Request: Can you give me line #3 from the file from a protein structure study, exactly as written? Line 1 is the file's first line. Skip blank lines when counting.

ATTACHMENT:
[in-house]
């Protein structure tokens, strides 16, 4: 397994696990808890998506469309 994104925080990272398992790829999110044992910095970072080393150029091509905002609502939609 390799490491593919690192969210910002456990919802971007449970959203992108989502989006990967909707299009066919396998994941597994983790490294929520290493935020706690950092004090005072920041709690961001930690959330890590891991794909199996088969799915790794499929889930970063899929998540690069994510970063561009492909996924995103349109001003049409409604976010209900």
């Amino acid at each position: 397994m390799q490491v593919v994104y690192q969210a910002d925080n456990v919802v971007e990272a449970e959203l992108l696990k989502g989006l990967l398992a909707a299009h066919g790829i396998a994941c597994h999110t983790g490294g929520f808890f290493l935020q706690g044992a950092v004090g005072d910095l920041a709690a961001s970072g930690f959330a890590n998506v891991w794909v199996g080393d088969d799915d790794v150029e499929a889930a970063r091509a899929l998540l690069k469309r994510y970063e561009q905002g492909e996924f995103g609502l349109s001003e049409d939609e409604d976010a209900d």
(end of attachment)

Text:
């Amino acid at each position: 397994m390799q490491v593919v994104y690192q969210a910002d925080n456990v919802v971007e990272a449970e959203l992108l696990k989502g989006l990967l398992a909707a299009h066919g790829i396998a994941c597994h999110t983790g490294g929520f808890f290493l935020q706690g044992a950092v004090g005072d910095l920041a709690a961001s970072g930690f959330a890590n998506v891991w794909v199996g080393d088969d799915d790794v150029e499929a889930a970063r091509a899929l998540l690069k469309r994510y970063e561009q905002g492909e996924f995103g609502l349109s001003e049409d939609e409604d976010a209900d």